After a decade of roving relentlessly on the Red Planet, NASA's Opportunity rover discovered rocks that preserve the best evidence yet that ancient Mars was the most conducive time period for the formation of life on our Solar System's most Earth-like Planet, according to the science leaders of the mission.
Opportunity found the rocks – laden with clay minerals – barely over half a year ago in the spring of 2013, at an outcrop named 'Whitewater Lake' along an eroded segment of a vast crater named Endeavour that spans some 22 kilometers (14 miles) in diameter.
"These rocks are older than any we examined earlier in the mission, and they reveal more favorable conditions for microbial life than any evidence previously examined by investigations with Opportunity," says Opportunity Deputy Principal Investigator Ray Arvidson, a professor at Washington University in St. Louis.
Opportunity investigated the rocks at a spot dubbed Matejivic Hill where researchers believe iron-rich smectite was produced in an aqueous environment some 4 billion years ago that was relatively benign with a nearly pH neutral – thus offering life a habitable zone with a far better chance to originate and thrive for perhaps as long as hundreds of millions of years.
The new scientific findings are being published in the journal Science on Jan. 24, which just happens to exactly coincide with Opportunity's landing on the Red Planet ten years ago at Meridiani Planum.
Matejivic Hill is located on the Cape York rim segment of Endeavour crater. See locations on our Opportunity route map below.
"The punch line here is that the oldest rocks Opportunity has examined were formed under very mild conditions—conditions that would have been a much better niche for life, and also much better for the preservation of organic materials that would have been produced," said Arvidson at a NASA media briefing today, Jan. 23.
Immediately after landing on Mars on Jan.24, 2004 inside Eagle crater, the six wheeled robot found rocks within her eyesight that provided concrete evidence that eons ago Mars was much warmer and wetter compared to the cold, arid conditions that exist today.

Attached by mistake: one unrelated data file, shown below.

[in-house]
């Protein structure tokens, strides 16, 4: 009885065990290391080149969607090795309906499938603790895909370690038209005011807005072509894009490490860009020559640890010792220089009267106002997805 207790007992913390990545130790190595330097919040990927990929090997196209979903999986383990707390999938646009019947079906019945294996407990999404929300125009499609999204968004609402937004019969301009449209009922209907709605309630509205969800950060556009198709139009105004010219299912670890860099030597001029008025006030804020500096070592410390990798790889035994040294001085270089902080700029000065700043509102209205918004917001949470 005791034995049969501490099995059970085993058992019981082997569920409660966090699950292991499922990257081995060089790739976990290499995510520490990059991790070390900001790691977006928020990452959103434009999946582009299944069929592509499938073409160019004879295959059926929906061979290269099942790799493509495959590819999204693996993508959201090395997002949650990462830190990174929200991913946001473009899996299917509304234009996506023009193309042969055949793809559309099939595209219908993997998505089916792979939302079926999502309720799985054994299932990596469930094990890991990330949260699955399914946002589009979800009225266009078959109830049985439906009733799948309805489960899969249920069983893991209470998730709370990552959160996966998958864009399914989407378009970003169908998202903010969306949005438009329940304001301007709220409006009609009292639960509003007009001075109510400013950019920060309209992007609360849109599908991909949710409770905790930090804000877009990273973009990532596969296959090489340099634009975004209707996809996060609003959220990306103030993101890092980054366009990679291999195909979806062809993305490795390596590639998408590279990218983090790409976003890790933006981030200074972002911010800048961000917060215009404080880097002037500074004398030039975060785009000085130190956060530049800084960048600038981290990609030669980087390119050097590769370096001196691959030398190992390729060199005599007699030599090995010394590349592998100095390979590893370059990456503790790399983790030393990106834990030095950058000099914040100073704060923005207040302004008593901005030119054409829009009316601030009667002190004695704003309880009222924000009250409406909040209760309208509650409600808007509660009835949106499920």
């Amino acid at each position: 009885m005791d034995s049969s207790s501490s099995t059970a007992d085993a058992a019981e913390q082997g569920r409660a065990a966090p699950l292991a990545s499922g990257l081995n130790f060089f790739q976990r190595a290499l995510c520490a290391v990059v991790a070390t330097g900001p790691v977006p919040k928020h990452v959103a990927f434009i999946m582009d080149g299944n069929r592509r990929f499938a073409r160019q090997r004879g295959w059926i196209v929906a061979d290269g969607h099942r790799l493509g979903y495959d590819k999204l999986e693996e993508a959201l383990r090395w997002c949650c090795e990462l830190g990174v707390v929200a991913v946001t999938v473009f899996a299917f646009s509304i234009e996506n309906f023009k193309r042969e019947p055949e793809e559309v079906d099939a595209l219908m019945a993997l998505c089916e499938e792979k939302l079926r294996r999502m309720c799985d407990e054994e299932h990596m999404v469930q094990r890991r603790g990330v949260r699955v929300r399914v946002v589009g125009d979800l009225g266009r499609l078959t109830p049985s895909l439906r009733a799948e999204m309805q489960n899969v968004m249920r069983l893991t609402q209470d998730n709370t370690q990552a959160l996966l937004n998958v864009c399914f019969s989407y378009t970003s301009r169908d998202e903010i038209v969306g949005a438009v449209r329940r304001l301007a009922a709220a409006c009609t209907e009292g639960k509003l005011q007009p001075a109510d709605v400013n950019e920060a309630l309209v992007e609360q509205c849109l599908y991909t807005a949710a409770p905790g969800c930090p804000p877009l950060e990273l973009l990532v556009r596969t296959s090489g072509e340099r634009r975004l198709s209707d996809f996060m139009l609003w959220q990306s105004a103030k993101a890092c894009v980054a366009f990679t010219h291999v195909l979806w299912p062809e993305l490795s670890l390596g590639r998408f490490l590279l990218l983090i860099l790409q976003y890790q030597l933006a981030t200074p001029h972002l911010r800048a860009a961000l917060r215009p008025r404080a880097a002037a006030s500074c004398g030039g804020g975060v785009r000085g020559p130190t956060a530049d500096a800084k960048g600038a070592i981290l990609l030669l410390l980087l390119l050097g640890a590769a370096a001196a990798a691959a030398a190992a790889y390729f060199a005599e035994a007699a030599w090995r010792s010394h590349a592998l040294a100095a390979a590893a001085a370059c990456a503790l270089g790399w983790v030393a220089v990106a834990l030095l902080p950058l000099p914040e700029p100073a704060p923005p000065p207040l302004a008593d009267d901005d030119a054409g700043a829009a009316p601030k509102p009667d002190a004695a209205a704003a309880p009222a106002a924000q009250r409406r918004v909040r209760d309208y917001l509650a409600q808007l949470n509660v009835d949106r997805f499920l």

Although those sulfate rich rocks proved that liquid water once flowed on the surface of the Red Planet, they also stem from a time period with a rather harsh environment that was extremely acidic, containing significant levels of sulfuric acid that would not be friendly to the formation or sustainability of potential Martian life forms.
"Evidence is thus preserved for water-rock interactions of the aqueous environments of slightly acidic to circum-neutral pH that would have been more favorable for prebiotic chemistry and microorganisms than those recorded by younger sulfate-rich rocks at Meridiani Planum," Ardivson wrote in the Science paper, of which he is the lead author, along with many other team members.
The science team directed Opportunity to Matejivic Hill and the 'Whitewater Lake' area of outcrops based on predictions from spectral observations collected from the CRISM spectrometer aboard one of NASA's spacecraft circling overhead the Red Planet – the powerful Mars Reconnaissance Orbiter (MRO).
Opportunity arrived at Mars barely 3 weeks after her twin sister, Spirit on 3 January 2004.
The long lived robot has been methodically exploring along the rim of Endeavour crater since arriving in August 2011.
The newly published results from Opportunity correlate very well with those from sister rover Curiosity which likewise found a habitable zone where drinkable water once flowed on the opposite side of Mars.
The combined discoveries from the golf cart sized Opportunity and the SUV sized Curiosity tell us that the presence of liquid water was widespread on ancient Mars.
"The more we explore Mars, the more interesting it becomes. These latest findings present yet another kind of gift that just happens to coincide with Opportunity's 10th anniversary on Mars," said Michael Meyer, lead scientist for NASA's Mars Exploration Program.
"We're finding more places where Mars reveals a warmer and wetter planet in its history. This gives us greater incentive to continue seeking evidence of past life on Mars."
Opportunity is currently investigating a new cache of clay mineral outcrops by the summit of Solander Point, a rim segment just south of Cape York and Matejivic Hill.
These outcrops were likewise detected by the CRISM spectrometer aboard MRO.
Today marks Opportunity's 3555th Sol or Martian Day roving Mars – for what was expected to be only a 90 Sol mission.
So far she has snapped over 188,200 amazing images on the first overland expedition across the Red Planet.
Her total odometry stands at over 24.07 miles (38.73 kilometers) since touchdown on Jan. 24, 2004 at Meridiani Planum.
Explore further: Opportunity rover starts second decade by spectacular mountain summit and mineral goldmine